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Bad News for Merck in U.S. Sex Discrimination Case

April 28, 2016, 8:58 AM UTC
RAHWAY, NJ - NOVEMBER 29: A man walks by a sign at a Merck plant November 29, 2005 in Rahway, New Jersey. U.S. pharmaceutical giant Merck, announced plans to cut some 7,000 jobs, or 11 percent of its global workforce, by the end of 2008. (Photo by Marko Georgiev/Getty Images)
Photograph by Marko Georgiev — Getty Images

A federal judge has granted preliminary approval for a lawsuit accusing Merck & Co of underpaying female sales representatives to go forward as a collective action.

The lawsuit is seeking at least $250 million in damages.

U.S. District Judge Michael Shipp in Trenton, New Jersey, on Wednesday granted conditional certification to a proposed class of current and former representatives under the federal Equal Pay Act, which requires women and men to be paid equally for the same work.

The complaint alleges that Merck (MRK) systematically paid female sales representatives less than their male peers, denied them promotions and subjected them to sexual harassment and an otherwise hostile work environment.

Employees who become pregnant or have children were often pressured to leave the company, the complaint says.

A collective action under the Equal Pay Act requires potential class members to opt in, unlike a traditional class action in which class members must opt out. Shipp’s order allows notices to be sent to potential members so they can opt in.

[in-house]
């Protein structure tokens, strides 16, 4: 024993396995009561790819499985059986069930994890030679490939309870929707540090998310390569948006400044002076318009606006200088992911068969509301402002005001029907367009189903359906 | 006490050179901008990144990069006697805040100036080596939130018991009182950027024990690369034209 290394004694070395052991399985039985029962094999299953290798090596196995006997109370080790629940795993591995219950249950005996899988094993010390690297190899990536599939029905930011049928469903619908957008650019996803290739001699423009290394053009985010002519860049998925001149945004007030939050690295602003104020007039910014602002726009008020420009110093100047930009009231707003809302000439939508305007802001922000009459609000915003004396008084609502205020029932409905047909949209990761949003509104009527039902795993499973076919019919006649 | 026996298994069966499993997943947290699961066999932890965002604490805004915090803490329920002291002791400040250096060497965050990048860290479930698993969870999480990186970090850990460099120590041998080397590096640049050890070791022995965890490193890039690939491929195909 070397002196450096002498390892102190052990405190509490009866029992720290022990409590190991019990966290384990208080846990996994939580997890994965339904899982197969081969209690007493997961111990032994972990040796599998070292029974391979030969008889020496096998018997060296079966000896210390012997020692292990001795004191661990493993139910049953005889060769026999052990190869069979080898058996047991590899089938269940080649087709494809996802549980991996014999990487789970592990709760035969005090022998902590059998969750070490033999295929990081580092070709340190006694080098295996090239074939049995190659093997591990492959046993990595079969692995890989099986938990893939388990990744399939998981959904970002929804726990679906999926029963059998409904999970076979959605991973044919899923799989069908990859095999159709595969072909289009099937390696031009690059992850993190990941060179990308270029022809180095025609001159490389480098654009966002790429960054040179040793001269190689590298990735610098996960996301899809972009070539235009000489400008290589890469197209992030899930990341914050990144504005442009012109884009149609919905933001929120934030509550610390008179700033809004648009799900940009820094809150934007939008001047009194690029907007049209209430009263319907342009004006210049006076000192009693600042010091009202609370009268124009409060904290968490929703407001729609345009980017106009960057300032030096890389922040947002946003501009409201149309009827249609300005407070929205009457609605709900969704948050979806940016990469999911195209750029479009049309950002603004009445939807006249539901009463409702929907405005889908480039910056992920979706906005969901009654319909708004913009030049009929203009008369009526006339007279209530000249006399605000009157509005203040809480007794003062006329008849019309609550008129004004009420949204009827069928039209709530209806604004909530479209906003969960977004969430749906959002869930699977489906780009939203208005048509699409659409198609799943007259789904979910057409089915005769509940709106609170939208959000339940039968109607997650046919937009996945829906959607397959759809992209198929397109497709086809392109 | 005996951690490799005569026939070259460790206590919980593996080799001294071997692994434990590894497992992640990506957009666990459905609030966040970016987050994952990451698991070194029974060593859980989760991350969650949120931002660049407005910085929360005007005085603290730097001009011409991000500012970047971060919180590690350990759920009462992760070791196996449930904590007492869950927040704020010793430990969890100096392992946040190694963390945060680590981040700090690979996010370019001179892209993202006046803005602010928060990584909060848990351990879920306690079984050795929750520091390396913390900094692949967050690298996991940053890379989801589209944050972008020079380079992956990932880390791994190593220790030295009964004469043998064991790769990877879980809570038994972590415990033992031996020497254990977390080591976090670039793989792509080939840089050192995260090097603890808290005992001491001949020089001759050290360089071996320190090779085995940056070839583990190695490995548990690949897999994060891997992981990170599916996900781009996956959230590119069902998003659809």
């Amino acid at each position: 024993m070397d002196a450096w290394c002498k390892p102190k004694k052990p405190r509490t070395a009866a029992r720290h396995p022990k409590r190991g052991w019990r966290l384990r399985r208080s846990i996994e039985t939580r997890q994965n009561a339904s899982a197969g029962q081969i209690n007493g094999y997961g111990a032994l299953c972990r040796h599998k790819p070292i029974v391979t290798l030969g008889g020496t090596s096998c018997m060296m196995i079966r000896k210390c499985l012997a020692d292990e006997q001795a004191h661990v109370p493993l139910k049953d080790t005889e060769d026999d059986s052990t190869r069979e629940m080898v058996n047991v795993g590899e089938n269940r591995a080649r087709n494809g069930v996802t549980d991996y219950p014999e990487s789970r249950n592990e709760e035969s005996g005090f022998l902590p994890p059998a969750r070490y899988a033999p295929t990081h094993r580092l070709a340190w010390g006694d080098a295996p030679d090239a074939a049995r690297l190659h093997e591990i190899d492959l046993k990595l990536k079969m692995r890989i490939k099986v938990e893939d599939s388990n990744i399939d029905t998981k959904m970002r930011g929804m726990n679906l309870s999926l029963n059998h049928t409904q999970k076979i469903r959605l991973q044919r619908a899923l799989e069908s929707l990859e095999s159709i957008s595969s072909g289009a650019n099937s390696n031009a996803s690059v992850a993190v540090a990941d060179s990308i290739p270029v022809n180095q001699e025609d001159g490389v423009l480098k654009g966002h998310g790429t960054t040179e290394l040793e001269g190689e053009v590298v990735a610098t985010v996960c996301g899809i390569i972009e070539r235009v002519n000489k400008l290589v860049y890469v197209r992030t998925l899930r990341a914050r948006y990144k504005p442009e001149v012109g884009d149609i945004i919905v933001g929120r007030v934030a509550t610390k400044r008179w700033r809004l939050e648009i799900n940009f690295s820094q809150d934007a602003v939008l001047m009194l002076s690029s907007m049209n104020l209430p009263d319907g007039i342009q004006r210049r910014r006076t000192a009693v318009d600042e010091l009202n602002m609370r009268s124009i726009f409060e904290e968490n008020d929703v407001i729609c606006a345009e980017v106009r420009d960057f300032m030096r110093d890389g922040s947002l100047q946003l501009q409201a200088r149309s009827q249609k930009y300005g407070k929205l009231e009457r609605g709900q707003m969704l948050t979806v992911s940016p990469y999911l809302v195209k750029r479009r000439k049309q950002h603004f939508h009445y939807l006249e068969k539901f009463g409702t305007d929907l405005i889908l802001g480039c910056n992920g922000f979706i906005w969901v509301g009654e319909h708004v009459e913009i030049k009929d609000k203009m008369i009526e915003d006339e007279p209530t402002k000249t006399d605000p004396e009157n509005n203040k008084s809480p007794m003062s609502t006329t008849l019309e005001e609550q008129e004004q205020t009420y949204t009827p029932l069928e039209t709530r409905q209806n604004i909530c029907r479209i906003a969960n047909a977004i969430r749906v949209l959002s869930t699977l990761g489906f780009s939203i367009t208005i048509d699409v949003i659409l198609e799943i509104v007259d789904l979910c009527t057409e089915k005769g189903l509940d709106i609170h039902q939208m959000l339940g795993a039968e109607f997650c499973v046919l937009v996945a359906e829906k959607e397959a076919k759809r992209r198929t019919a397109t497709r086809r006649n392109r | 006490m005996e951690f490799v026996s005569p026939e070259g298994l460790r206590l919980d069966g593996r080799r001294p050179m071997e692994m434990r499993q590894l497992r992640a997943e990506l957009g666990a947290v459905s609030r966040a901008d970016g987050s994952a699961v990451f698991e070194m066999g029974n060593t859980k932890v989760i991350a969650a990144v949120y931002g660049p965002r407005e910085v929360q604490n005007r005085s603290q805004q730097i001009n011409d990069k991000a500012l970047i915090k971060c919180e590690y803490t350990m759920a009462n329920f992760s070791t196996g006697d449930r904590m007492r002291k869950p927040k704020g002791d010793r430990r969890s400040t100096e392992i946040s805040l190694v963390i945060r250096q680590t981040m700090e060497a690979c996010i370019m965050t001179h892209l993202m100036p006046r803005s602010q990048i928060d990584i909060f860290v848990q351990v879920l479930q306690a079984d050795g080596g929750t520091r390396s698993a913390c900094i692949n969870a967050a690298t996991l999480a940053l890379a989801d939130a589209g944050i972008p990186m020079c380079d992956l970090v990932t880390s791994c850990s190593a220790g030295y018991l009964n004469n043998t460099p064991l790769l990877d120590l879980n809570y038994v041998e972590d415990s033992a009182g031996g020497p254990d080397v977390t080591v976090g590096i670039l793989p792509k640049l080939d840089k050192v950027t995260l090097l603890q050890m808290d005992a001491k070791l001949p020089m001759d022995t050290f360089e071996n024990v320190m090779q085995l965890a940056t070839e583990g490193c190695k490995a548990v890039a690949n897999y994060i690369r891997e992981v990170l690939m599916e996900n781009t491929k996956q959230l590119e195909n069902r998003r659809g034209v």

The class includes women who worked in certain sales representative positions going back to 2009. It would still require final approval later in the case for class members to win damages.

However, Shipp ruled that the four former sales representatives who brought the lawsuit had already made a “modest factual showing” of how Merck’s policies affected them and other employees similarly.

“We’re glad that women across the country are going to have an opportunity to join this case,” said Russell Kornblith, an attorney for the plaintiffs.

“We remain confident that this case lacks merit,” Merck said in a statement emailed by spokeswoman Lainie Keller. “The company will continue to vigorously defend itself, and remains fully committed to providing equal employment opportunities for all employees.”

The lawsuit, filed in 2013 in New Jersey U.S. District Court, also includes claims under Title VII of the Civil Rights Act. The plaintiffs are seeking to bring those claims as a class action, though no class has yet been certified.

The case is Smith et al v. Merck & Co Inc, U.S. District Court, District of New Jersey, No. 3:13-cv-02970.